This went on until autumn, when Netta sent a cryptic message to her housekeeper in London stating that she had a “terrible case of healing” that she felt she had to perform, and that she would be gone for longer than expected. However, on November 17, she flew into a panicked frenzy and began frantically packing her bags to leave. When Mrs. MacRae asked her what was wrong, Netta allegedly claimed that she was under severe telepathic assault and had to return to London at once. When Mrs. MacRae calmly told the distraught woman that there was no boat running to the mainland that day, Netta apparently became enraged and locked herself in her room. Oddly, she would emerge a short time later in a much calmer state and proclaim that she had decided to stay on the island after all, before going out for one of her walks. She would never return.
When she failed to come back that evening, her room was searched to find that she had left all of her belongings behind, her clothes were neatly folded, her bed made, as if she would come back home at any minute. A search was launched the following day, yet despite the island’s small size it would take 2 days to finally find Netta dead upon a “fairy mound,” or a magical mound or hill thought to be a home for fairies, near Loch Staonaig. The crime scene and state of the body were odd to say the least. A large cross had been etched into the turf on the ground with an ornamental knife that was found lying nearby, upon which Netta’s body was sprawled out, dressed in nothing but a thin black cloak. The body itself was covered with myriad scratches and the soles of her bare feet feet were bloody and raw, perhaps because she had been frantically running over rough, treacherous ground. A further examination of the body did not provide any more answers and the coroner was not able to ascertain just how or when she had died, finally settling on the explanation that she must have died of a combination of exhaustion, heart failure, and hypothermia considering the frigid temperatures and the fact that she had not been dressed for the cold. The police could find no other clues, although one article in the Oban Times would claim that “a number of letters of ‘strange character’ were also taken by the police, who passed them on to the Procurator-Fiscal for ‘consideration.” It is unknown what these letters contained or what connection they have to the case.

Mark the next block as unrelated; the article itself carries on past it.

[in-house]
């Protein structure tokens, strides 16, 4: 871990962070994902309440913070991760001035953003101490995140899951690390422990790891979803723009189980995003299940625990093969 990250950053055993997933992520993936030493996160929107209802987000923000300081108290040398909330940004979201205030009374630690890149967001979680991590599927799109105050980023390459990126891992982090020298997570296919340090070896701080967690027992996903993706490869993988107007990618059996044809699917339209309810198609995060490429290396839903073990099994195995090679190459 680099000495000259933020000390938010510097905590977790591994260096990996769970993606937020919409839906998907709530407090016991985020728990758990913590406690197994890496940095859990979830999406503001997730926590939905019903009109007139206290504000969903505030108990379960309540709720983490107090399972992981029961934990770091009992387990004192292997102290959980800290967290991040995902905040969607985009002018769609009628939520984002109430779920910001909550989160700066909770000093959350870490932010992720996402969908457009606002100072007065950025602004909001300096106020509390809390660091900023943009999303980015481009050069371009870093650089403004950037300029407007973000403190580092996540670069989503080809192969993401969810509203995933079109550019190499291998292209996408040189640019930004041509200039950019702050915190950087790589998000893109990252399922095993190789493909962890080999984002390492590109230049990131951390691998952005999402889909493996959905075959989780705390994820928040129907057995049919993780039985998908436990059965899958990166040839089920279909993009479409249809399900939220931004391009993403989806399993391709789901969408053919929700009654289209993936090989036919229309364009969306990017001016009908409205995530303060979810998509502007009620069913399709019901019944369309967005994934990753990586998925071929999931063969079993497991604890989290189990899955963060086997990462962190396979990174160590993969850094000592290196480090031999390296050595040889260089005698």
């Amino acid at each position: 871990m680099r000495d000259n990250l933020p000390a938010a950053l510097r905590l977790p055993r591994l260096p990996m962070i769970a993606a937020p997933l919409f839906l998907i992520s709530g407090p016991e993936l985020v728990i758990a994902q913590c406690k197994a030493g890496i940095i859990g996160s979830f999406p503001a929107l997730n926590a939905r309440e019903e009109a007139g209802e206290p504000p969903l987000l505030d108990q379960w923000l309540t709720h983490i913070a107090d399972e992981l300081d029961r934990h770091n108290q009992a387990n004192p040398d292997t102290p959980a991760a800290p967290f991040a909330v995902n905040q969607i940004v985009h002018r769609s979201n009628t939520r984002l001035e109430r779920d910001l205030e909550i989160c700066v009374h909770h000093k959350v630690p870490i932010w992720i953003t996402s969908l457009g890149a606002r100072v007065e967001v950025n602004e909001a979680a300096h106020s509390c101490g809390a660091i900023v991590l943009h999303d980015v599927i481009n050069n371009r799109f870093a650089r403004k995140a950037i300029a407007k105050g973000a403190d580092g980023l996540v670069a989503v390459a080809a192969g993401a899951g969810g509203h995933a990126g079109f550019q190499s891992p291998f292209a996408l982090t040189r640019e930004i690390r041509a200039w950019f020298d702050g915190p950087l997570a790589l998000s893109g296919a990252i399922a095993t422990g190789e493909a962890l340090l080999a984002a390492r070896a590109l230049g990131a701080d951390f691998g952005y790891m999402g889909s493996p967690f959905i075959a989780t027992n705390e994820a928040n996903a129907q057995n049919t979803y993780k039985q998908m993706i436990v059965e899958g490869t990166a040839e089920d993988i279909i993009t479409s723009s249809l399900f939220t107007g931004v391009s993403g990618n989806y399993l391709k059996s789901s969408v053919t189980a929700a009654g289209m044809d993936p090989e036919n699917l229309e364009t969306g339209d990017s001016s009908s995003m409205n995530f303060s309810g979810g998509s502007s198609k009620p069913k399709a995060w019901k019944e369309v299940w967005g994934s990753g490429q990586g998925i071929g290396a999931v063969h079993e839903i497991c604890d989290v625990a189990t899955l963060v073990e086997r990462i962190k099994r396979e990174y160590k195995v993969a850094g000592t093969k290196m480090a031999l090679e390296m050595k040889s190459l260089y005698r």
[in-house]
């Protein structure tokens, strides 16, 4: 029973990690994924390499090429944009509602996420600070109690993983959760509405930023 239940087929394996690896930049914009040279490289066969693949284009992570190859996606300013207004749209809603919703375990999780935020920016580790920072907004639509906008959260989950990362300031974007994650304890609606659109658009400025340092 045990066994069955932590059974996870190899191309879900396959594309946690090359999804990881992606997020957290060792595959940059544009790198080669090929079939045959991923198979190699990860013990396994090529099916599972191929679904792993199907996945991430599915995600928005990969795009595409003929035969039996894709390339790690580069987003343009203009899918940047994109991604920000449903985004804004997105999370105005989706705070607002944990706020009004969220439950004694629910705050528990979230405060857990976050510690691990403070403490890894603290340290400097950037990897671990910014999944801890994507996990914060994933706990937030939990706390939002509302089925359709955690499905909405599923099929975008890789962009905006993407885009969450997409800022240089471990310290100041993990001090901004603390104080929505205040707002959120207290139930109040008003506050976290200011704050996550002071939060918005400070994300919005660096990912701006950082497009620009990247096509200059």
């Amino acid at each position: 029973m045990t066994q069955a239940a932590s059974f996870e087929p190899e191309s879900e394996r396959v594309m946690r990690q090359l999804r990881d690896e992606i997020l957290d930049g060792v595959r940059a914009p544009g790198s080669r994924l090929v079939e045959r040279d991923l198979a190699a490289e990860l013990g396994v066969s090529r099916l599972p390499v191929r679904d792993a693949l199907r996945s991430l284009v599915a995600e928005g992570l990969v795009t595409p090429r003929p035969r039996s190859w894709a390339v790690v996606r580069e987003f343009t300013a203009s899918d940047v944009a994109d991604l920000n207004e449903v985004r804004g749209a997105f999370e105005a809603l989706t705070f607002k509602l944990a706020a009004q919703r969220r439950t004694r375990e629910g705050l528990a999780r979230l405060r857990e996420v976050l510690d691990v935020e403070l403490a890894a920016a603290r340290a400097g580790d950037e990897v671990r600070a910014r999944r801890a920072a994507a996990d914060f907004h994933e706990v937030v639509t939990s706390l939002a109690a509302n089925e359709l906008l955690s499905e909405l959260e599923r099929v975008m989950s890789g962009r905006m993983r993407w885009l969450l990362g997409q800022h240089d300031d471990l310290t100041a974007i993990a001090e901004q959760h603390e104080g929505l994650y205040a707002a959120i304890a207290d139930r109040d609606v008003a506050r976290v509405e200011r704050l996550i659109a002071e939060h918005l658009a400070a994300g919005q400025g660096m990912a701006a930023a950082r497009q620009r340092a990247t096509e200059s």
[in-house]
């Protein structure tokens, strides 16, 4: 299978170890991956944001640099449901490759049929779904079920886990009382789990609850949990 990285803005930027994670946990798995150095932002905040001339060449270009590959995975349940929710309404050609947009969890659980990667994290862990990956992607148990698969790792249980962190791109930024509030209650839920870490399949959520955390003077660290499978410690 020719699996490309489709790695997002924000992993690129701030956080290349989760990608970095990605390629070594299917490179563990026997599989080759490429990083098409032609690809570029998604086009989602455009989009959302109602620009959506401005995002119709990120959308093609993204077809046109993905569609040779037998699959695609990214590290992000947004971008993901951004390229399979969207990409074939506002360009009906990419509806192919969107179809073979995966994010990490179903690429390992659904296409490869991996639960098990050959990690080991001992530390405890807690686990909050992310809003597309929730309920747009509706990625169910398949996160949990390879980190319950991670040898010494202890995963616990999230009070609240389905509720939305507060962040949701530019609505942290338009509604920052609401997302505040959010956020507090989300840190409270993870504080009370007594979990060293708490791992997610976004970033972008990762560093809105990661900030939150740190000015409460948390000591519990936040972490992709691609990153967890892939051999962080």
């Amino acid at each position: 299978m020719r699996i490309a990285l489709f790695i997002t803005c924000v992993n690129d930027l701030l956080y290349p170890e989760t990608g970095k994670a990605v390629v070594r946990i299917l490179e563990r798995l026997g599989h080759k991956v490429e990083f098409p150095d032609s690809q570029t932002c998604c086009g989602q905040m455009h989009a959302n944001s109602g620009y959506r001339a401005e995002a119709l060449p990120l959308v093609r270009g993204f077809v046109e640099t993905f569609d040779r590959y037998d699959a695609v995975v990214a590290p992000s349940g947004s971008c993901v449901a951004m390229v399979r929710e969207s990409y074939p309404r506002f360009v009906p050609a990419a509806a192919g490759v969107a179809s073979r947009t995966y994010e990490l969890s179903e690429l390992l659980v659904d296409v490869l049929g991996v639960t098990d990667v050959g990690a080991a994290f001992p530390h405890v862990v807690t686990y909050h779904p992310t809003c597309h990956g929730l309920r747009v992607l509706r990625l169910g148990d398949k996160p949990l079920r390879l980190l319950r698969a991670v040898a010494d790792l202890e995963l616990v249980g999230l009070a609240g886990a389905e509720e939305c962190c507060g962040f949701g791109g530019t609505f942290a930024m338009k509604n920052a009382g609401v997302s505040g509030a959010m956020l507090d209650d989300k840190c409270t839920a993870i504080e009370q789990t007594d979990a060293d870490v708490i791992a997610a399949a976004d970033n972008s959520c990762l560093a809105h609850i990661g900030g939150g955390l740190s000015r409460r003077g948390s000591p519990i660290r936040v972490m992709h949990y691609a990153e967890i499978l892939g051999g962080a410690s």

Not everyone thought the case was so closed. Fellow members of her occult order would disagree with the official cause of death and claim that she had been killed by a potent psychic attack from far away. There is also the question of why that cross had been carved and why she just happened to have been found on a fairy mound. Was there some supernatural element to any of this? The island is very small, with only a few residents who all know each other, and no one was found to be a suspect, leaving everyone wondering who could have done such a thing. In the end we are left to wonder. What happened to Netta Fornario? Why was she out there running around barefoot with merely a thin cloak on such a cold night? What had caused the scratches on her body and why had her feet been so torn up? Had she been running from someone or something? What was the reason for her incredibly odd behavior upon reaching Iona and what significance do the mysterious letters found in her room have? It remains a mystery to this day.